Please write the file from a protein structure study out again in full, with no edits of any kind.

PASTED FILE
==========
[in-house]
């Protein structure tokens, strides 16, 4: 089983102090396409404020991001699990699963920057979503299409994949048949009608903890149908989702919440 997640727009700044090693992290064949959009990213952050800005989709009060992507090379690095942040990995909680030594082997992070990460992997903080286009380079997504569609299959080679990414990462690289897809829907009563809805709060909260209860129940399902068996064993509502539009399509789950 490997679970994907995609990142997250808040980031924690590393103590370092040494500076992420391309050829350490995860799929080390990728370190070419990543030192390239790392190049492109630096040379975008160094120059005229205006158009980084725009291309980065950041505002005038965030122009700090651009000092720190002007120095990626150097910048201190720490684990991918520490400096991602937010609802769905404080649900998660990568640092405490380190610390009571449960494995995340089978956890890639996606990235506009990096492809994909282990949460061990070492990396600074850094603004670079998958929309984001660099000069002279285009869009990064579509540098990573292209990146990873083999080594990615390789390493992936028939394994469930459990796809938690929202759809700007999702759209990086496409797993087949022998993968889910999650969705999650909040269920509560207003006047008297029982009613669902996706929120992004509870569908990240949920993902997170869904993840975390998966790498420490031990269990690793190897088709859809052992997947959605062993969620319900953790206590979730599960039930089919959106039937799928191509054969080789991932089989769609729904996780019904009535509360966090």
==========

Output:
[in-house]
């Protein structure tokens, strides 16, 4: 089983102090396409404020991001699990699963920057979503299409994949048949009608903890149908989702919440 997640727009700044090693992290064949959009990213952050800005989709009060992507090379690095942040990995909680030594082997992070990460992997903080286009380079997504569609299959080679990414990462690289897809829907009563809805709060909260209860129940399902068996064993509502539009399509789950 490997679970994907995609990142997250808040980031924690590393103590370092040494500076992420391309050829350490995860799929080390990728370190070419990543030192390239790392190049492109630096040379975008160094120059005229205006158009980084725009291309980065950041505002005038965030122009700090651009000092720190002007120095990626150097910048201190720490684990991918520490400096991602937010609802769905404080649900998660990568640092405490380190610390009571449960494995995340089978956890890639996606990235506009990096492809994909282990949460061990070492990396600074850094603004670079998958929309984001660099000069002279285009869009990064579509540098990573292209990146990873083999080594990615390789390493992936028939394994469930459990796809938690929202759809700007999702759209990086496409797993087949022998993968889910999650969705999650909040269920509560207003006047008297029982009613669902996706929120992004509870569908990240949920993902997170869904993840975390998966790498420490031990269990690793190897088709859809052992997947959605062993969620319900953790206590979730599960039930089919959106039937799928191509054969080789991932089989769609729904996780019904009535509360966090």